A survey carried out by researchers from the Institute for Tourism Studies (IFT) shows that a majority of Macau residents and tourists consider Portuguese cultural heritage a more distinctive feature of the city than the Chinese one.
This is one of the findings of a newly published paper called Resident destination identity and tourist perceived image of Macao by demographic, geographic, and behavioural segments, co-authored by Rachel Luna Peralta and Suh-hee Choi.
The research “explored the resident destination identity and tourist perceived image of Macau by demographic, geographic, and behavioural segments,” among 294 residents and 294 tourists and the results leave little room for doubt: when asked which of the two cultural heritages is most representative of Macau’s identity, the majority respond that it is the Portuguese one.
Among local residents, using the perceived image by image as a criterion, all segments aged between 15 and 64 consider the Portuguese heritage more decisive than the Chinese.
Among tourists, the picture is not so clear-cut, since while those age 15 and 45 years also point to Portuguese heritage as the more defining feature of the city, older visitors, above 45 year sold tend to consider the Chinese cultural heritage as more significant.
The authors also assessed the perception of tourists and residents based on income.
Once again, all segments of Macau SAR residents choose the Portuguese heritage as stronger (with a single exception of those with a monthly income between HKD40,000 and HKD49,999), while opinions among tourists were somewhat divided.
Visitors with higher income almost always chose the Chinese cultural heritage, unlike those who earl less than HKD30,000 who chose the Portuguese.
The same pattern occurs when the evaluation criterion is professional occupation and are even clearer if the division is made by civil status: married and single residents choose the Portuguese heritage, as do single tourists (there is a tie in the tourist perceived image from married people).
Destination identity still largely shaped by casino/gambling
As the paper’s headline shows, this particular question of the perceived cultural heritage image of Macau is only one aspect surveyed by the authors.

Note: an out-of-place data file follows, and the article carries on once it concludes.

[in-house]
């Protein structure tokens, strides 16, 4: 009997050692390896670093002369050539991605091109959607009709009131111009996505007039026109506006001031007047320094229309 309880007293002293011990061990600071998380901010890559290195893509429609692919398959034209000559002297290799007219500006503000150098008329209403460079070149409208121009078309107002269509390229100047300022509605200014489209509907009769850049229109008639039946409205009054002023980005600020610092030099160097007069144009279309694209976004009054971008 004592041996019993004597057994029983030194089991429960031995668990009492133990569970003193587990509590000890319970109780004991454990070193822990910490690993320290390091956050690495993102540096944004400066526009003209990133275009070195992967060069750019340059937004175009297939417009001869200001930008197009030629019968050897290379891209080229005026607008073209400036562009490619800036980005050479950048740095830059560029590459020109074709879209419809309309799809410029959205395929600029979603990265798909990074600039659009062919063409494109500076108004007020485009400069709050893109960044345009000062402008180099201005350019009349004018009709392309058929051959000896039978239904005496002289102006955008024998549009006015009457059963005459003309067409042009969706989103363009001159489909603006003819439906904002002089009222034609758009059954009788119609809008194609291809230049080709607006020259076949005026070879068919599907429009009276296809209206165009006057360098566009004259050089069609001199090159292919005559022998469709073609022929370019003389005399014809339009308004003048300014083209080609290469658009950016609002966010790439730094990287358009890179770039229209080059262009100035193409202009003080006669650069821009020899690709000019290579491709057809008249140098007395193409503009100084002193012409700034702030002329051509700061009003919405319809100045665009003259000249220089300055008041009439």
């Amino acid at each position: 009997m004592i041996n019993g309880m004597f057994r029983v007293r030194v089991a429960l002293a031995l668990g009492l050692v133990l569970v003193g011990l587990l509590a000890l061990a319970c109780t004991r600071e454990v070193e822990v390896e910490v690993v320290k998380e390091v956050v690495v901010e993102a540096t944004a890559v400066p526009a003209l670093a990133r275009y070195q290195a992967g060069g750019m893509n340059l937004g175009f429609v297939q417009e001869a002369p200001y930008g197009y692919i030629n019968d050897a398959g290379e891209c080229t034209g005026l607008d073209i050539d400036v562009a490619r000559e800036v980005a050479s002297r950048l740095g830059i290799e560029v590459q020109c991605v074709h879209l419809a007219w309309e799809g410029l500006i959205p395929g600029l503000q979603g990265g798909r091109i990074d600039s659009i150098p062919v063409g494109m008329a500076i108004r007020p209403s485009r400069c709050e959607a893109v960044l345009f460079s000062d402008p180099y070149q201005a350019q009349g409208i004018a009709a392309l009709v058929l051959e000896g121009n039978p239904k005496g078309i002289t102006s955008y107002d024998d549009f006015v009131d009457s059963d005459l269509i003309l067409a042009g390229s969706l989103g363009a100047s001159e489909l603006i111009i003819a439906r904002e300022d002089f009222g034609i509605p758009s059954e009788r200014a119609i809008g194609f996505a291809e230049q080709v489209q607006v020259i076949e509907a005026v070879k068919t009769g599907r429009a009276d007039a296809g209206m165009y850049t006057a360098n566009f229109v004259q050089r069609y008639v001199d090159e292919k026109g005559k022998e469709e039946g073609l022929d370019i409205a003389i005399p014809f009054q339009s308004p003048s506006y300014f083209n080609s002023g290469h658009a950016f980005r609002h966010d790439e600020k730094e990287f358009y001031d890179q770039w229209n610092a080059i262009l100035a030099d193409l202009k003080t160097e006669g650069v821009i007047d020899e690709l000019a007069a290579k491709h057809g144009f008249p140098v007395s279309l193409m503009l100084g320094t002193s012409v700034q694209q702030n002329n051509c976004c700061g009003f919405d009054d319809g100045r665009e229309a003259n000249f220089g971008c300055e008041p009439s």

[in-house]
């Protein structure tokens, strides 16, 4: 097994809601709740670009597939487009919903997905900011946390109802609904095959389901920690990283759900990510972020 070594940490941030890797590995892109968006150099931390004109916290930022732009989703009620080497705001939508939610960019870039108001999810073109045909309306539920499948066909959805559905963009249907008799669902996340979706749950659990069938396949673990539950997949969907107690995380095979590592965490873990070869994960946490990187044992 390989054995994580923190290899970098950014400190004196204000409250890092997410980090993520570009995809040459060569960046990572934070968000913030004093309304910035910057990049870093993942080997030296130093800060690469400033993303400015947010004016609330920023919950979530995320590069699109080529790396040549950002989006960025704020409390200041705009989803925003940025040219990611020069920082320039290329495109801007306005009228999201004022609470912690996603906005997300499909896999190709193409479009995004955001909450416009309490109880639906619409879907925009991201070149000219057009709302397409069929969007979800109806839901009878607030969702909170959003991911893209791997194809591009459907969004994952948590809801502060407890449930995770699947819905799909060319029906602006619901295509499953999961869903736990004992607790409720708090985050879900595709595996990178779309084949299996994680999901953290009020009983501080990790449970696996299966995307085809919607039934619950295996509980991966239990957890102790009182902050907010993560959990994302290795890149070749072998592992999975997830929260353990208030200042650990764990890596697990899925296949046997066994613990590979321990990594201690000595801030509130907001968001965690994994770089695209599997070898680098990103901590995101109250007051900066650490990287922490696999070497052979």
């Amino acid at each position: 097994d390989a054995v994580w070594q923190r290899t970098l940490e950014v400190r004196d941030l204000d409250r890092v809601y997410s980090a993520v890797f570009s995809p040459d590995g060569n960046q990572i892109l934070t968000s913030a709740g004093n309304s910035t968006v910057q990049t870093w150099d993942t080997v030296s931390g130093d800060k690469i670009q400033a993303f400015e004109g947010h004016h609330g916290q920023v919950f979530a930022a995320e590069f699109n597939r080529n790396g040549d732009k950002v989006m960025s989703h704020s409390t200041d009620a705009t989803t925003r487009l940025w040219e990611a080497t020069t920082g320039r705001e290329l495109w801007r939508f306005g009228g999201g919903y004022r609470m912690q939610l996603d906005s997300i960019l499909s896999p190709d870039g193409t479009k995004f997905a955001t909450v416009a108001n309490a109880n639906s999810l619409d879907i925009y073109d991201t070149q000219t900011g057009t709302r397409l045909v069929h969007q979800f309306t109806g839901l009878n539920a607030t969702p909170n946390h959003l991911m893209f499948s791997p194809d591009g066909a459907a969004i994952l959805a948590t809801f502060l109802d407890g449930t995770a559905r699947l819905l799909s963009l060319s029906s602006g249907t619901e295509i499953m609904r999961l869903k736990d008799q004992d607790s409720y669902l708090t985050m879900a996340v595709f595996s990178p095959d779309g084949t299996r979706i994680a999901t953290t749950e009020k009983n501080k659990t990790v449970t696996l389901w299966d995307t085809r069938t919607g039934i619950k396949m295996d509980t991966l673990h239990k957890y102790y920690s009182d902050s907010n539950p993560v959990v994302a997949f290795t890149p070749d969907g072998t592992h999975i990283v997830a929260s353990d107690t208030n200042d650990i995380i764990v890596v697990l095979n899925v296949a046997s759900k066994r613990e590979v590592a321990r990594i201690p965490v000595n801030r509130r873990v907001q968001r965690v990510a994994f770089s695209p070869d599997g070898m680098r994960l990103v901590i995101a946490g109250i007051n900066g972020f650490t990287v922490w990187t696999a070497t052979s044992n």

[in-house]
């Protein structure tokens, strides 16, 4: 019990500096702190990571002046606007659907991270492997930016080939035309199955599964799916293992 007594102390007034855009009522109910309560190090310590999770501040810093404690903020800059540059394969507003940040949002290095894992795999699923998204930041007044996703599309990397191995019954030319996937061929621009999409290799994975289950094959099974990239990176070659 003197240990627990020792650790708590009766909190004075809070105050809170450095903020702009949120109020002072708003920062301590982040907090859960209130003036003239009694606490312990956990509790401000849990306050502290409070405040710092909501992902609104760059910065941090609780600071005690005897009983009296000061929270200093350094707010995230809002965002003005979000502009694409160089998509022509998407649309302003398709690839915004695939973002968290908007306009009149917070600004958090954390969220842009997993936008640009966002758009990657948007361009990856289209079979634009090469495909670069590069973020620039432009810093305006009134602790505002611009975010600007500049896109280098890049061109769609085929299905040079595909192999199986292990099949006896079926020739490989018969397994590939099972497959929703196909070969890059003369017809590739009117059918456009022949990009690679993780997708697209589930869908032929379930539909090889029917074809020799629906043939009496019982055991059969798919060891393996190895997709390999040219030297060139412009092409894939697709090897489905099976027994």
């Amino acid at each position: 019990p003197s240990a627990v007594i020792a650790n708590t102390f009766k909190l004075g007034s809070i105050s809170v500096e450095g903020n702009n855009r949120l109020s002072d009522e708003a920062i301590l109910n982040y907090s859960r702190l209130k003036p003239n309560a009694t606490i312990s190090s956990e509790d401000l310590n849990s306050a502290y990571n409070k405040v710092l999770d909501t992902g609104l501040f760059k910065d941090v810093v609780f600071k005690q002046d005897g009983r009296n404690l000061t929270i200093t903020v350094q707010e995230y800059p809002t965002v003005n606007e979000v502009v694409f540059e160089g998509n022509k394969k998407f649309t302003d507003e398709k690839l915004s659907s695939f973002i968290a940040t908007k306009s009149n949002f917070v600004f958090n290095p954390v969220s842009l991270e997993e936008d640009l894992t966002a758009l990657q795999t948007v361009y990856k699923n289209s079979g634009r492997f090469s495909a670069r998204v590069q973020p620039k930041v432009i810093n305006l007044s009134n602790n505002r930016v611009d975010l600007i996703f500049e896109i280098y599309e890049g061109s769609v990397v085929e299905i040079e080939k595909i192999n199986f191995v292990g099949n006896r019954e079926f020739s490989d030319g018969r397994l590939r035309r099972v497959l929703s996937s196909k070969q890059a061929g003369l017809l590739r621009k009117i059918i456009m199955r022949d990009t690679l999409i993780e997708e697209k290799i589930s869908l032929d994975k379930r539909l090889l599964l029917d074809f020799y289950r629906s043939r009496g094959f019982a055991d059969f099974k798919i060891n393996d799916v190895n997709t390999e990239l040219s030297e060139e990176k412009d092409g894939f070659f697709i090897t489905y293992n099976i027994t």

Another five other destination attributes were used to assess the city’s destination identity and tourist perceived image, namely casino and gambling, restaurants, hotel facilities, local festivals and events, and MICE.
The authors highlight that “among the segmentation variables tested, among residents, the image about casino/gambling, and festivals and events, a few demographic variables such as age, income, and occupation showed differences.”
For instance, “for restaurants, the gap between the younger generation and the older generation appeared remarkable. Residents’ identity of festivals and events roughly increased with the increase of the age.”
Peralta and Choi conclude that “strategic promotions of Macau’s restaurants, festivals, heritage, and MICE may effectively strengthen the perception of Macau among residents and tourists alike.”
“Regardless of demographic profiles among residents and tourists, it seems that its casino/gambling destination identity and image continues to define what Macau is”, is the final assessment of the paper.
(Peralta, Rachel Luna, and Choi, Suh-hee. Resident destination identity and tourist perceived image of Macao by demographic, geographic, and behavioural segments, electronically presented during the 2020 CAUTHE Conference, February 8-11, 2020, Auckland, New Zealand. CAUTHE stands for Council for Australasian Tourism and Hospitality Education; https://search.informit.com.au/documentSummary;dn=046955106197116;res=IELBUS.)